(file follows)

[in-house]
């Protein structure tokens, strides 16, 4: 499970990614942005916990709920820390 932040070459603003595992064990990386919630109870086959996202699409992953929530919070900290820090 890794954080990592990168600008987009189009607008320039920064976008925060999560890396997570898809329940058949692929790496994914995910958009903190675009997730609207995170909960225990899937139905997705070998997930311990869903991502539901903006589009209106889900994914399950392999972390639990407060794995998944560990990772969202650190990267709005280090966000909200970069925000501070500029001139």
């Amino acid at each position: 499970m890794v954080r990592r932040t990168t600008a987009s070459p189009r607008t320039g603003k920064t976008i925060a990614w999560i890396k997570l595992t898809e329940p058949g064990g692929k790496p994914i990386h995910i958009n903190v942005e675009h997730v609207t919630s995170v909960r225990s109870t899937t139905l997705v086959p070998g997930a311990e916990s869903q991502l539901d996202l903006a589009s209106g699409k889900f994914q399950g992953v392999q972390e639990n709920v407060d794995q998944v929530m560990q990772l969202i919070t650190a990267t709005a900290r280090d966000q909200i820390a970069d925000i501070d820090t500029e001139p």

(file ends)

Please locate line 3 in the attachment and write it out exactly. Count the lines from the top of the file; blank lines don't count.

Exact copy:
């Amino acid at each position: 499970m890794v954080r990592r932040t990168t600008a987009s070459p189009r607008t320039g603003k920064t976008i925060a990614w999560i890396k997570l595992t898809e329940p058949g064990g692929k790496p994914i990386h995910i958009n903190v942005e675009h997730v609207t919630s995170v909960r225990s109870t899937t139905l997705v086959p070998g997930a311990e916990s869903q991502l539901d996202l903006a589009s209106g699409k889900f994914q399950g992953v392999q972390e639990n709920v407060d794995q998944v929530m560990q990772l969202i919070t650190a990267t709005a900290r280090d966000q909200i820390a970069d925000i501070d820090t500029e001139p």